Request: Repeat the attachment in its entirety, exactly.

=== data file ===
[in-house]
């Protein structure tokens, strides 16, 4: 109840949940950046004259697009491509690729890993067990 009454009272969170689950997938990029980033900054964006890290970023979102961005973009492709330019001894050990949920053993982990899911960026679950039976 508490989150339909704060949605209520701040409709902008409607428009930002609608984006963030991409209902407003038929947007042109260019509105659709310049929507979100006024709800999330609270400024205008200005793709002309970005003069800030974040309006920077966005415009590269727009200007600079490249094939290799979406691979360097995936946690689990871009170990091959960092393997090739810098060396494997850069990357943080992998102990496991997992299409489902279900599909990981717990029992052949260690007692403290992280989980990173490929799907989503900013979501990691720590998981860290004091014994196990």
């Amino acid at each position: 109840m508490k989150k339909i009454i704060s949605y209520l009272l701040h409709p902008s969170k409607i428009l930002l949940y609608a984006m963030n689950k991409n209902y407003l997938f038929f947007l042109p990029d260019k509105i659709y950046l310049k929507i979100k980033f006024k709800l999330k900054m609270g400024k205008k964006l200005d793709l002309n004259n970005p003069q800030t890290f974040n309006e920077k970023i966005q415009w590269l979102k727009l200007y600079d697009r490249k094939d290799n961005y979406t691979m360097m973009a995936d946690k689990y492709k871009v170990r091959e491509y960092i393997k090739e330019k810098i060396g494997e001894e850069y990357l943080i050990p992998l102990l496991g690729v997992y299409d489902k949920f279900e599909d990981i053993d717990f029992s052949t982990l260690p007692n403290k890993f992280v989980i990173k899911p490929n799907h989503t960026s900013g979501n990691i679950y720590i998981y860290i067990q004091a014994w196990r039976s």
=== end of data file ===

[in-house]
């Protein structure tokens, strides 16, 4: 109840949940950046004259697009491509690729890993067990 009454009272969170689950997938990029980033900054964006890290970023979102961005973009492709330019001894050990949920053993982990899911960026679950039976 508490989150339909704060949605209520701040409709902008409607428009930002609608984006963030991409209902407003038929947007042109260019509105659709310049929507979100006024709800999330609270400024205008200005793709002309970005003069800030974040309006920077966005415009590269727009200007600079490249094939290799979406691979360097995936946690689990871009170990091959960092393997090739810098060396494997850069990357943080992998102990496991997992299409489902279900599909990981717990029992052949260690007692403290992280989980990173490929799907989503900013979501990691720590998981860290004091014994196990």
């Amino acid at each position: 109840m508490k989150k339909i009454i704060s949605y209520l009272l701040h409709p902008s969170k409607i428009l930002l949940y609608a984006m963030n689950k991409n209902y407003l997938f038929f947007l042109p990029d260019k509105i659709y950046l310049k929507i979100k980033f006024k709800l999330k900054m609270g400024k205008k964006l200005d793709l002309n004259n970005p003069q800030t890290f974040n309006e920077k970023i966005q415009w590269l979102k727009l200007y600079d697009r490249k094939d290799n961005y979406t691979m360097m973009a995936d946690k689990y492709k871009v170990r091959e491509y960092i393997k090739e330019k810098i060396g494997e001894e850069y990357l943080i050990p992998l102990l496991g690729v997992y299409d489902k949920f279900e599909d990981i053993d717990f029992s052949t982990l260690p007692n403290k890993f992280v989980i990173k899911p490929n799907h989503t960026s900013g979501n990691i679950y720590i998981y860290i067990q004091a014994w196990r039976s």